Jessie Hughes Table Saw August 24th, 2018 - 22:14:32
The saw should come with a Biesemeyer or similar type fence included in the purchase price. This type of fence locks and aligns itself to a rectangular tube attached to the front of the saw table when you press down on a handle. Fence accuracy and ease of operation will be important every time you touch your table saw and so a cheap fence is no bargain. The fence will probably read measurements along a stick-on measuring tape on the top of the front fence rail tube. You will need to carefully adjust the fence for accuracy. Instructions of how to do this should come with the set-up instructions for the saw.
Needless to say, the table must be exactly the same height as the top of the table saw table and you may need to extend the slots for the miter gauge into the beginning of the top of the outfeed table. If your saw extension table extends 50 inches or so to the right of the blade, so should your outfeed table and it should extend along the entire back edge of the table saw to the left of the blade. The saw should ideally be oriented so that you can bring long lumber through the shop door and directly onto the saw table without having to turn a corner.
The saw blade is mounted on an arbor with an arbor nut and the arbor is turned by the motor usually via pulleys and 1 to 3 V-belts. The arbor is mounted into the trunnion inside two or more arbor bearings. These should be sealed from dust for obvious reasons. The size of the arbor determines the size of the hole in the middle of the saw blade. This is usually 5/8" for a 10" blade and 1" or larger for blades larger than that. The strength and alignment of the arbor and the bearings which support it determine the accuracy and smoothness of the table saw. Vibration and noise should be kept to a minimum and the saw blade should be straight in the table from front to back at all elevations and bevel angles.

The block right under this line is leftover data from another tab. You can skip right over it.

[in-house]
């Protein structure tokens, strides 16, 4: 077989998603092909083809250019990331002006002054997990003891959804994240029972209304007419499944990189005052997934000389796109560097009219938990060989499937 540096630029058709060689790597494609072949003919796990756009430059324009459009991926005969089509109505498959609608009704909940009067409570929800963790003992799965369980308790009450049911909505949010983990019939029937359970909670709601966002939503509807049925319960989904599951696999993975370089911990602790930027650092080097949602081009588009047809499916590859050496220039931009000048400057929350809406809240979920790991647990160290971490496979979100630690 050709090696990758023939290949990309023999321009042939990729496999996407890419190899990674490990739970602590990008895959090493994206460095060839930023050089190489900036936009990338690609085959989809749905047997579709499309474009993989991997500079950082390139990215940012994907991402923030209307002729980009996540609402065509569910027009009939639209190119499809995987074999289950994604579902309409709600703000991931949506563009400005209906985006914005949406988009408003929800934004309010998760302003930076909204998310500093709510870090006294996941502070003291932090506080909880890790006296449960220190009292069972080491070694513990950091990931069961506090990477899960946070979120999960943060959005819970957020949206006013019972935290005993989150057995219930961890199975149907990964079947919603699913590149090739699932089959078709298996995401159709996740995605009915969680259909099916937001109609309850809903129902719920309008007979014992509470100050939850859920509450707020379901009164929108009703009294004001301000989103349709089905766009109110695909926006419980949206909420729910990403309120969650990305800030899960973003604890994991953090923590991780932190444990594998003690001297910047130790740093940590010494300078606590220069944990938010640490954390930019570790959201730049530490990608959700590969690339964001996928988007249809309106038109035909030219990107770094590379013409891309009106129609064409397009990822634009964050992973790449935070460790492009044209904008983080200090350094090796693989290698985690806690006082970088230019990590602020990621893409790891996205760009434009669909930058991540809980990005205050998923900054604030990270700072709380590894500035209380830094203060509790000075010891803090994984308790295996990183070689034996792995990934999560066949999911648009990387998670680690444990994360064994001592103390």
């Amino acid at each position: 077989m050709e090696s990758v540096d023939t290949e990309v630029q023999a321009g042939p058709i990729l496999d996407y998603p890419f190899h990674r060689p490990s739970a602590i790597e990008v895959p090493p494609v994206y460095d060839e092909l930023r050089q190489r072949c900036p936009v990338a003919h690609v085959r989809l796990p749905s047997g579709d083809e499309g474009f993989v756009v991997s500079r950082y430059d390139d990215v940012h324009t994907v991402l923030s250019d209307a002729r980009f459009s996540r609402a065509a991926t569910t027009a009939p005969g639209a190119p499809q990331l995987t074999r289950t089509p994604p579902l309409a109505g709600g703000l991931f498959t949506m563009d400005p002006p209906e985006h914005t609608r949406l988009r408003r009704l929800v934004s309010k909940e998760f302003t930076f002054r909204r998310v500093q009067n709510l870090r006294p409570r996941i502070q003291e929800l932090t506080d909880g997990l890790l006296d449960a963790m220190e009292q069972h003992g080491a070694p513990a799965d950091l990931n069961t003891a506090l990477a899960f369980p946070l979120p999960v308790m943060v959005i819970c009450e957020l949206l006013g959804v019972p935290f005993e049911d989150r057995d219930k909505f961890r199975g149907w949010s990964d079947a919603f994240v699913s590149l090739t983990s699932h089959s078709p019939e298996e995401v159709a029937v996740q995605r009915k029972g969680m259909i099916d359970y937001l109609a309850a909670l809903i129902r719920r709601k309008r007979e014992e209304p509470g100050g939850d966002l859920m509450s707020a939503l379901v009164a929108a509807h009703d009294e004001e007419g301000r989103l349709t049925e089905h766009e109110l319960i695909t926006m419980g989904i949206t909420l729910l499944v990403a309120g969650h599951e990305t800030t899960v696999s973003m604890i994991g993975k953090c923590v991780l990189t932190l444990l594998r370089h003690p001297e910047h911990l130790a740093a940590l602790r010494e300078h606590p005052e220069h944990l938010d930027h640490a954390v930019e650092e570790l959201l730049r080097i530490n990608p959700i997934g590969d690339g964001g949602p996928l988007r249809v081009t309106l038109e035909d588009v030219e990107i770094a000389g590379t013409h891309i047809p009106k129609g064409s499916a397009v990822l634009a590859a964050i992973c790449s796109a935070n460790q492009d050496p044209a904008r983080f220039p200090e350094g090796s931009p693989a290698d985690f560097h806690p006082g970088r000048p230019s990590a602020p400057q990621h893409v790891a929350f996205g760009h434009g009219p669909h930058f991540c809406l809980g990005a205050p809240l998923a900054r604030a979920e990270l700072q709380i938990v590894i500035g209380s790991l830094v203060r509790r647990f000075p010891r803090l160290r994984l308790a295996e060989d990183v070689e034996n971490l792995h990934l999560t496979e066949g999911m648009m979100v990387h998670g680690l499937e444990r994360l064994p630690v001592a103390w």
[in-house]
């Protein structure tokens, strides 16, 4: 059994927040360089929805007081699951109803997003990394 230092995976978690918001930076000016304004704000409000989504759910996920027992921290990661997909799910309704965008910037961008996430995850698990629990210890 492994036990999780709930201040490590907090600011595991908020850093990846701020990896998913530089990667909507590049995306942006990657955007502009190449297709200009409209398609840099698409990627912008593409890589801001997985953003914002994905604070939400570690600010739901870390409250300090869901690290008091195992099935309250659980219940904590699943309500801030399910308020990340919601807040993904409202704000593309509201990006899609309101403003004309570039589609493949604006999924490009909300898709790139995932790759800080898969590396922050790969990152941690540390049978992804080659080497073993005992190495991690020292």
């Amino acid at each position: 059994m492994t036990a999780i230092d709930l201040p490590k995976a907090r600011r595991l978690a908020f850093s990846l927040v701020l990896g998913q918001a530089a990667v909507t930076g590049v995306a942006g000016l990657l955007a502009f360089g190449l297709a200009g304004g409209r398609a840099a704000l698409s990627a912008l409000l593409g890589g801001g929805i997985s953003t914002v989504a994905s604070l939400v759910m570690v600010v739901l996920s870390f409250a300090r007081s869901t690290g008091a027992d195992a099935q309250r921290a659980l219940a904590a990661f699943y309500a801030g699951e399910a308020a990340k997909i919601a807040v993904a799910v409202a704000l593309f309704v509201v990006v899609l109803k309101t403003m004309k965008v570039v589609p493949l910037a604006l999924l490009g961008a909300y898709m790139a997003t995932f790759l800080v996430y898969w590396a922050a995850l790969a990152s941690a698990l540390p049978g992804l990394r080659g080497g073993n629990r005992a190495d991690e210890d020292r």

Most table saws - other than small bench top models - are equipped with induction type motors in the 1 - 5 HP range. On larger saws, you'll most often find a "totally enclosed, fan cooled" (TEFC) induction motor. A TEFC motor is designed for continuous duty and is sealed against dust and other contaminants - a significant advantage in a woodshop.
Many table saws can be purchased with optional extension wings. Table extension wings bolt on to the right and left sides of the table and increase the surface area of the saw to help support wide stock and sheet materials. On a heavy duty stationary saw, the extensions are usually cast iron, while on smaller saws, they may be made of lighter stamped steel or the lighter "webbed" style of cast iron.